Success will take all of us. And when we achieve our goals, we can celebrate with the knowledge that our hard work has resulted in more students walking down the Hill and out into the world as that most unique breed of graduates — Jayhawks!
Bits and Bytes
- The University of Kansas is committed to a safe campus. In 1990 the federal government passed the Jeanne Clery Disclosure of Campus Security Policy and Campus Crime Statistics Act, the Clery Act. The Clery Act is designed to inform the community of campus safety policies and crime statistics. The Clery Act requires the University to designate Campus Security Authorities (CSA) and certify that they complete an annual training. If you receive such an email, it is imperative that you complete this training by the deadline stated.
- I hope you will join me in welcoming Nate Thomas, who joined KU as vice provost for diversity and equity this summer, and his family to the KU and Lawrence communities at a campus-wide welcome reception on Tuesday, September 30 from 4–5 p.m. in the Kansas Room in the Kansas Union.
- The latest in our series of summits tied to Goal 3 of Bold Aspirations is the Large Data Management Genomic Biodiversity Summit. The event is on Monday, September 22 from 9 a.m.–4:30 p.m. at The Commons. Join speakers from Internet2, Microsoft, University of Oklahoma, University of California, and the University of Kansas to explore the challenges of managing and analyzing large data in the context of genomic biodiversity research.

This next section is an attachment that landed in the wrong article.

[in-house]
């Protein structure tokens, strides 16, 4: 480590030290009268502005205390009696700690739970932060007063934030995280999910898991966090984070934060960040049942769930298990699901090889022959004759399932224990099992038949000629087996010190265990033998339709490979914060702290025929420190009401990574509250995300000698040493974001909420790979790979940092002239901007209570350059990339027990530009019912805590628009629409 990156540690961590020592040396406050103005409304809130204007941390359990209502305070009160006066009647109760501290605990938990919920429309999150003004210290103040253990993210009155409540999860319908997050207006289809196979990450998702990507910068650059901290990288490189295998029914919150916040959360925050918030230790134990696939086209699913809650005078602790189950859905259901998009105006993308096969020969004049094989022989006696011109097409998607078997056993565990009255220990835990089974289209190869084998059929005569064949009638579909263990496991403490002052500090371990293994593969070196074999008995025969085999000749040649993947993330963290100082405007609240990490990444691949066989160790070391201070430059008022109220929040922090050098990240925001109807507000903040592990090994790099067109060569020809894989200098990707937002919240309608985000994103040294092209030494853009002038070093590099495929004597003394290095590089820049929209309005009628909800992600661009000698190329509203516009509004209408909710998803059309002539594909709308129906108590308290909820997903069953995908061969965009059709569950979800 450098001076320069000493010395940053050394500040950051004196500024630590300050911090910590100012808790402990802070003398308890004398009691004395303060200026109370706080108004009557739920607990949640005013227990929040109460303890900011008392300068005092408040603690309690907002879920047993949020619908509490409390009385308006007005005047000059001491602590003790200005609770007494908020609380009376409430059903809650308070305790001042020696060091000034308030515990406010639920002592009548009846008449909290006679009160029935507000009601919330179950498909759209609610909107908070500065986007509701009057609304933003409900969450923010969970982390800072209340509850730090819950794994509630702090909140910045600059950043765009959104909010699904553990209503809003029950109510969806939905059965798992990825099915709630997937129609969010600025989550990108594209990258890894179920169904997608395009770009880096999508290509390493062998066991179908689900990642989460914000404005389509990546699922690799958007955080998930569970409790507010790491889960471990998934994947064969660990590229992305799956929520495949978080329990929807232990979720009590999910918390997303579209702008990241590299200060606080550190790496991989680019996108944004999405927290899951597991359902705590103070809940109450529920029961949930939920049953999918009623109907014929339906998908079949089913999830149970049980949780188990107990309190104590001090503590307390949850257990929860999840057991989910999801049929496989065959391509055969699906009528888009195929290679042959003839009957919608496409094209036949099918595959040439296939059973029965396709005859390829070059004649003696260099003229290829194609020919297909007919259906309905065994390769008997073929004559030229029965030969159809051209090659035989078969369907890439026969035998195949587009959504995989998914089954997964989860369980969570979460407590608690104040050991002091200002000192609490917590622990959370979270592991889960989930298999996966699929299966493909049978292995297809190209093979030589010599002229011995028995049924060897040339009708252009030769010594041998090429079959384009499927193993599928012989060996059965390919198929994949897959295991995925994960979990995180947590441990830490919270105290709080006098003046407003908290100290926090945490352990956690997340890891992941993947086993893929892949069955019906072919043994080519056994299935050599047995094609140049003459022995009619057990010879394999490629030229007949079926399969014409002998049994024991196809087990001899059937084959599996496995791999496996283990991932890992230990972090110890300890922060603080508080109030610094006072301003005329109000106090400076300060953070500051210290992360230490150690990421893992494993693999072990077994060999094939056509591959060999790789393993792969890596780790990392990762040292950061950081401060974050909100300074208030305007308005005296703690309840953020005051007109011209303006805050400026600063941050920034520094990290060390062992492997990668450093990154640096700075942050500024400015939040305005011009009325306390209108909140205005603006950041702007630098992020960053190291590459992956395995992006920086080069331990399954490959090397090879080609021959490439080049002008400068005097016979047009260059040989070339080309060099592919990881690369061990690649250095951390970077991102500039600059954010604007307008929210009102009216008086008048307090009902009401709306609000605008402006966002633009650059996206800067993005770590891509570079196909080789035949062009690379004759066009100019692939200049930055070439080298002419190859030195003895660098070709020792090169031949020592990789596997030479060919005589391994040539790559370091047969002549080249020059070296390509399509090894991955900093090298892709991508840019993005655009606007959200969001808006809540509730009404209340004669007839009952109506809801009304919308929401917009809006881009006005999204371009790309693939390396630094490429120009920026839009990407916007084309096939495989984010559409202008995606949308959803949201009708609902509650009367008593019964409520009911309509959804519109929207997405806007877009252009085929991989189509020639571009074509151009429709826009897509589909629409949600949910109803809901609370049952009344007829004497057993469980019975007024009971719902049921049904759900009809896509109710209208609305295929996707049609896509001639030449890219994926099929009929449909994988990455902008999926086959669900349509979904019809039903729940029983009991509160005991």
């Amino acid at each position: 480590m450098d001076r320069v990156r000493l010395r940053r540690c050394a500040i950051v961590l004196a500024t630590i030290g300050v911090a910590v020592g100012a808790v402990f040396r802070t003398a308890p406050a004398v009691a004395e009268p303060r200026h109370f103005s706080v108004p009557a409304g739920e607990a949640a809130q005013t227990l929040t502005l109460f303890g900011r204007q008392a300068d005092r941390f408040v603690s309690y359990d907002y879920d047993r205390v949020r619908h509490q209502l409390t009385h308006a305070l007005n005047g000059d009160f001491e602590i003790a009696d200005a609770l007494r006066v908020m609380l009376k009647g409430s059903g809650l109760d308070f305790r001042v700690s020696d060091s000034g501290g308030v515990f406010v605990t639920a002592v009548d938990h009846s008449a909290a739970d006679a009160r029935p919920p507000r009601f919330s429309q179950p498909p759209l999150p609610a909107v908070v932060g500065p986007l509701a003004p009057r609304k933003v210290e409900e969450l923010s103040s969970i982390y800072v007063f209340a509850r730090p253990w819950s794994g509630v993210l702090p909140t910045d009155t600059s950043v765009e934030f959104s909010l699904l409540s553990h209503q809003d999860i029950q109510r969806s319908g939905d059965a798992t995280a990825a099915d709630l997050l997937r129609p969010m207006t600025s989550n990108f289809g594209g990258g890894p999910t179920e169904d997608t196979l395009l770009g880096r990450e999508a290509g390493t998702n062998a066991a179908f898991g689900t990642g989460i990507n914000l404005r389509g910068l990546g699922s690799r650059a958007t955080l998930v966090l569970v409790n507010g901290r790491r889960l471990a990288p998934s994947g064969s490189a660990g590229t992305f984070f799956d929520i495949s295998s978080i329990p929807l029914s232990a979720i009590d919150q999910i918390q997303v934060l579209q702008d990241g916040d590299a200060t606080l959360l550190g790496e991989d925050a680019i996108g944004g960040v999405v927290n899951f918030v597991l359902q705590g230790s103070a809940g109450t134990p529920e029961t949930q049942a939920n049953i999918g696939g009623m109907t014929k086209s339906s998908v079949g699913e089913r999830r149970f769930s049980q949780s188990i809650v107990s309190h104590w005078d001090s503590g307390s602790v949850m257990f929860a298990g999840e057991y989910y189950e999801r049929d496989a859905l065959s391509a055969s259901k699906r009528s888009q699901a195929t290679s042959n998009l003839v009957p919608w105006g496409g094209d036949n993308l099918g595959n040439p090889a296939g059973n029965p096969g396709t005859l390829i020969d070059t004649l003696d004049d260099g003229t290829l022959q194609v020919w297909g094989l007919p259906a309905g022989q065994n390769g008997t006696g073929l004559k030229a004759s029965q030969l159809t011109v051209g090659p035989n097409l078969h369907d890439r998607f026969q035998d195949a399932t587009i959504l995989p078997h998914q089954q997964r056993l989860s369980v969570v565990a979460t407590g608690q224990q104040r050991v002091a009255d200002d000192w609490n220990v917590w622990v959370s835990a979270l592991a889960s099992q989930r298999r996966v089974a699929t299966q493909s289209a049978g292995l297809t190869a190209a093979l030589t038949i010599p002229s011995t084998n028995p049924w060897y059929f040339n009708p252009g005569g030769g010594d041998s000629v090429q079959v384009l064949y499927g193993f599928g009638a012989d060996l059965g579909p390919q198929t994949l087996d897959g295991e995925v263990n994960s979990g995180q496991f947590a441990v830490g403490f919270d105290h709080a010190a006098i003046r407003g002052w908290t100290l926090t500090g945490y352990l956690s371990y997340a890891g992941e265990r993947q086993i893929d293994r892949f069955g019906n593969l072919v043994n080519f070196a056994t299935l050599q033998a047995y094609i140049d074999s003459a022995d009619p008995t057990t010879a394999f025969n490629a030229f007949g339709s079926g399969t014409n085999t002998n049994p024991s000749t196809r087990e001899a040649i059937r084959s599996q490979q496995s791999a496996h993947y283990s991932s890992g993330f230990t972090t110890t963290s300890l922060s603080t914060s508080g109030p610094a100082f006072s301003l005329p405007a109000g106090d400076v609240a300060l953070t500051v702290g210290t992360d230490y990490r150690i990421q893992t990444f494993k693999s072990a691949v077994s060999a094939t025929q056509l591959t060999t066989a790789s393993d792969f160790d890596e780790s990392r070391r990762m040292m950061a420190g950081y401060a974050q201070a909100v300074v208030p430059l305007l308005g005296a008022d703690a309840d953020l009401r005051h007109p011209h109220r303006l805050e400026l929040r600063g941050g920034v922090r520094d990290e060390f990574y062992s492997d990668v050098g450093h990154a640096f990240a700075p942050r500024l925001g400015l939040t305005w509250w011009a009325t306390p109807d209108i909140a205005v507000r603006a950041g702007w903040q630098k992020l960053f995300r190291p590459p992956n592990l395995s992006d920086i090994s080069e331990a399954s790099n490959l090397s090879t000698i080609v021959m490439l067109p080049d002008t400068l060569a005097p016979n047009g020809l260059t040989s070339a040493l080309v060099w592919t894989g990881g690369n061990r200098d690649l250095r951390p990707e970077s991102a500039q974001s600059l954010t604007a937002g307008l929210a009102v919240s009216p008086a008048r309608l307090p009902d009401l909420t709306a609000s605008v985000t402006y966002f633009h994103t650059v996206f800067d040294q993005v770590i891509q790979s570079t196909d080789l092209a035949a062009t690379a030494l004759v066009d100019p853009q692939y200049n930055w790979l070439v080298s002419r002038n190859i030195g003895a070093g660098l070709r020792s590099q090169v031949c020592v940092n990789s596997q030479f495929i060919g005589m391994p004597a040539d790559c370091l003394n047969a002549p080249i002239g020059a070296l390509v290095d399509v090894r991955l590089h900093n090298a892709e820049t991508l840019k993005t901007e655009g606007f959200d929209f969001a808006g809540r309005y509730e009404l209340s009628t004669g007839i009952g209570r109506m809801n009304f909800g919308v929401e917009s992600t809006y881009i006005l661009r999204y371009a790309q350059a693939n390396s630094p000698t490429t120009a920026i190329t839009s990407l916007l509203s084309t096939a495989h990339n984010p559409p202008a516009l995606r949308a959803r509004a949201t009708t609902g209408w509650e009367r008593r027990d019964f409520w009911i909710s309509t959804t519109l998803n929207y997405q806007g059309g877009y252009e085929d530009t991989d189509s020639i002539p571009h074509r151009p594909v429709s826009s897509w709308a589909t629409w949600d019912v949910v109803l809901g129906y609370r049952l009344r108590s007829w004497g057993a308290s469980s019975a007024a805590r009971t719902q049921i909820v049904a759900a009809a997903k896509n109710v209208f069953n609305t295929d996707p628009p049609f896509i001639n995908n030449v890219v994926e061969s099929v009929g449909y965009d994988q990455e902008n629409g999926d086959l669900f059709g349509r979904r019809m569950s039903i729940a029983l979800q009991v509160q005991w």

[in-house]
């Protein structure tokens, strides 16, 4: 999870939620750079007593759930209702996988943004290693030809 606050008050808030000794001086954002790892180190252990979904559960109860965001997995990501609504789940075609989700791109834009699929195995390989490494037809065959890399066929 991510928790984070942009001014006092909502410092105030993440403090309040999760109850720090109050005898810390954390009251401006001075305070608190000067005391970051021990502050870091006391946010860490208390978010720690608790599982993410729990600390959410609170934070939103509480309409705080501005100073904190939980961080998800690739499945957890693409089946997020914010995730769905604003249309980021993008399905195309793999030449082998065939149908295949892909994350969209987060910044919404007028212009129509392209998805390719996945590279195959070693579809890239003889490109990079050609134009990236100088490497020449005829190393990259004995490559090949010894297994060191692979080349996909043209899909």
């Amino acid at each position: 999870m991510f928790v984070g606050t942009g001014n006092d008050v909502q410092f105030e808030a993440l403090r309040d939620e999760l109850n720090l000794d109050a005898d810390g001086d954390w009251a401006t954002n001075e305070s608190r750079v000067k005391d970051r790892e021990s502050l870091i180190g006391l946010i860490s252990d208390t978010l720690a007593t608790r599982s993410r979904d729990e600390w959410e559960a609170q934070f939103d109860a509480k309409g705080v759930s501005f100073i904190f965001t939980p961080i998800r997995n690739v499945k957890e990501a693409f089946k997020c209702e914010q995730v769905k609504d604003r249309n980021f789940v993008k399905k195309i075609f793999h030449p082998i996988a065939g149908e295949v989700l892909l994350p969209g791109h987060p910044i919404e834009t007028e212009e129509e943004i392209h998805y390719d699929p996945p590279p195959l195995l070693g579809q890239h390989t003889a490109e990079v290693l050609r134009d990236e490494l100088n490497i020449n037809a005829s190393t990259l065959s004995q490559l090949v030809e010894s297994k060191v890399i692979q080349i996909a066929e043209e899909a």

- The Bold Aspirations Visitor and Lecture Series is entering its third full year. Among previous participants were our first three Foundation Distinguished Professors. Two new visitors will be on campus shortly:
- Dennis O’Rourke, interim chair and professor of anthropology at the University of Utah, will present “A Genetic Prehistory of the Americas: Ancient DNA Perspectives on Colonization and Population History” on Thursday, September 25 at 3:30 p.m. at The Commons.
- Beth Bailey, professor of history at Temple University and the 2014-15 Oscar Hardin ACLS Fellow, will present “Who Serves?: Citizenship, the Market, and the All-Volunteer Army” on Wednesday, October 1 at 3:30 p.m. at The Commons.
Jeffrey S. Vitter
Provost and Executive Vice Chancellor
Roy A. Roberts Distinguished Professor
This issue of Provost eNews as well as past ones can be found on the Provost eNews web page.